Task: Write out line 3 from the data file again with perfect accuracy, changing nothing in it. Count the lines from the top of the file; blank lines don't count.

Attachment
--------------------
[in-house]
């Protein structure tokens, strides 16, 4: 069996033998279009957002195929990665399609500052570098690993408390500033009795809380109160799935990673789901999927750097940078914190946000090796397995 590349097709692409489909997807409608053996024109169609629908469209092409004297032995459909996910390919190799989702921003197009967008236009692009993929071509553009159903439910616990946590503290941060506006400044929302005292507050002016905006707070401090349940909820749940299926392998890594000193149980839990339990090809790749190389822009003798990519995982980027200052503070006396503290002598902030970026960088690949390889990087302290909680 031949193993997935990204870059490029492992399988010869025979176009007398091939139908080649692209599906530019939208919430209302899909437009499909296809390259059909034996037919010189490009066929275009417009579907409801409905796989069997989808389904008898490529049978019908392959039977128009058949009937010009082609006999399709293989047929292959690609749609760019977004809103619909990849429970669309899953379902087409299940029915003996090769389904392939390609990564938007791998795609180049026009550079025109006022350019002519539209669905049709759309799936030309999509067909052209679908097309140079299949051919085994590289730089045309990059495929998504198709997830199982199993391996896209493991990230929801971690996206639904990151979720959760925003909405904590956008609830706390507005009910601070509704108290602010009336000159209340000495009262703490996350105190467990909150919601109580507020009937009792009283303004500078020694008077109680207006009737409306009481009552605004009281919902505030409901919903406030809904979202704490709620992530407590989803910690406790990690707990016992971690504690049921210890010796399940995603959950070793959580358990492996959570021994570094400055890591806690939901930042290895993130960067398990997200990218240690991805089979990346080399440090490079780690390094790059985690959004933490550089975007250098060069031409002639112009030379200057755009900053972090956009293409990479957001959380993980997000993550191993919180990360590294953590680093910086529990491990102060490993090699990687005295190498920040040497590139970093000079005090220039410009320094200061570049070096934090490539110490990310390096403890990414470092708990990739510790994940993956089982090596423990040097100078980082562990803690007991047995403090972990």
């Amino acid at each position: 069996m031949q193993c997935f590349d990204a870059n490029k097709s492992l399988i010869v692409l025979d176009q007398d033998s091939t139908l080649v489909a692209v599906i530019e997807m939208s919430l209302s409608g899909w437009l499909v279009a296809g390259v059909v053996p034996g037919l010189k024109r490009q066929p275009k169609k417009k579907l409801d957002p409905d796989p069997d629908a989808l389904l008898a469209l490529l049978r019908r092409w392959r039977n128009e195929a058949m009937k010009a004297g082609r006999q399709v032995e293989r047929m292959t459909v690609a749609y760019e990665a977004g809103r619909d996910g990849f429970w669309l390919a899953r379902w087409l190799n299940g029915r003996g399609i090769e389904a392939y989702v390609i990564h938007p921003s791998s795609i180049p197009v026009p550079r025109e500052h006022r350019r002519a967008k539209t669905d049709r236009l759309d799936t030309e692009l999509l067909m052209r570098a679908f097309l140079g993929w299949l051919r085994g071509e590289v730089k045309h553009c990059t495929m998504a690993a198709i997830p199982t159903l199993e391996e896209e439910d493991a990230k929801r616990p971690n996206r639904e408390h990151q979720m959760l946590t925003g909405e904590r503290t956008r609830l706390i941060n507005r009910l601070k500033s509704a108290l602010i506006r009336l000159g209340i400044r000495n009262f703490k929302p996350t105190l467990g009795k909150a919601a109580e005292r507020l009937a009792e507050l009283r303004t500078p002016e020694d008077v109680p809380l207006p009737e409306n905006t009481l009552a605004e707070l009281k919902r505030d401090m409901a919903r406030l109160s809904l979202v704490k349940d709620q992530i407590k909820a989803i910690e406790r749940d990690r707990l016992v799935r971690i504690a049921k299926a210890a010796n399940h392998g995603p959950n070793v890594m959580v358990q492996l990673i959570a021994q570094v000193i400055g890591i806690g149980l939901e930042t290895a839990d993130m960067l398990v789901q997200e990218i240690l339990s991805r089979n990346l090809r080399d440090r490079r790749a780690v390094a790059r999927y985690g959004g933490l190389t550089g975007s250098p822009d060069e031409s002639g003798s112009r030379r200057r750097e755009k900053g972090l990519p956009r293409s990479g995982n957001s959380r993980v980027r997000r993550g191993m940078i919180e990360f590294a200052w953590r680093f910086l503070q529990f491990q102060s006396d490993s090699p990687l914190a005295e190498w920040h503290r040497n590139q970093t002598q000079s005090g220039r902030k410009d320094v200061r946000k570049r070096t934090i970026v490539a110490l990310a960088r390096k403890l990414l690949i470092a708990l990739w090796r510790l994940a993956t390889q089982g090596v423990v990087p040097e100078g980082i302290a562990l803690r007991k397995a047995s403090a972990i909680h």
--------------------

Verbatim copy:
């Amino acid at each position: 069996m031949q193993c997935f590349d990204a870059n490029k097709s492992l399988i010869v692409l025979d176009q007398d033998s091939t139908l080649v489909a692209v599906i530019e997807m939208s919430l209302s409608g899909w437009l499909v279009a296809g390259v059909v053996p034996g037919l010189k024109r490009q066929p275009k169609k417009k579907l409801d957002p409905d796989p069997d629908a989808l389904l008898a469209l490529l049978r019908r092409w392959r039977n128009e195929a058949m009937k010009a004297g082609r006999q399709v032995e293989r047929m292959t459909v690609a749609y760019e990665a977004g809103r619909d996910g990849f429970w669309l390919a899953r379902w087409l190799n299940g029915r003996g399609i090769e389904a392939y989702v390609i990564h938007p921003s791998s795609i180049p197009v026009p550079r025109e500052h006022r350019r002519a967008k539209t669905d049709r236009l759309d799936t030309e692009l999509l067909m052209r570098a679908f097309l140079g993929w299949l051919r085994g071509e590289v730089k045309h553009c990059t495929m998504a690993a198709i997830p199982t159903l199993e391996e896209e439910d493991a990230k929801r616990p971690n996206r639904e408390h990151q979720m959760l946590t925003g909405e904590r503290t956008r609830l706390i941060n507005r009910l601070k500033s509704a108290l602010i506006r009336l000159g209340i400044r000495n009262f703490k929302p996350t105190l467990g009795k909150a919601a109580e005292r507020l009937a009792e507050l009283r303004t500078p002016e020694d008077v109680p809380l207006p009737e409306n905006t009481l009552a605004e707070l009281k919902r505030d401090m409901a919903r406030l109160s809904l979202v704490k349940d709620q992530i407590k909820a989803i910690e406790r749940d990690r707990l016992v799935r971690i504690a049921k299926a210890a010796n399940h392998g995603p959950n070793v890594m959580v358990q492996l990673i959570a021994q570094v000193i400055g890591i806690g149980l939901e930042t290895a839990d993130m960067l398990v789901q997200e990218i240690l339990s991805r089979n990346l090809r080399d440090r490079r790749a780690v390094a790059r999927y985690g959004g933490l190389t550089g975007s250098p822009d060069e031409s002639g003798s112009r030379r200057r750097e755009k900053g972090l990519p956009r293409s990479g995982n957001s959380r993980v980027r997000r993550g191993m940078i919180e990360f590294a200052w953590r680093f910086l503070q529990f491990q102060s006396d490993s090699p990687l914190a005295e190498w920040h503290r040497n590139q970093t002598q000079s005090g220039r902030k410009d320094v200061r946000k570049r070096t934090i970026v490539a110490l990310a960088r390096k403890l990414l690949i470092a708990l990739w090796r510790l994940a993956t390889q089982g090596v423990v990087p040097e100078g980082i302290a562990l803690r007991k397995a047995s403090a972990i909680h």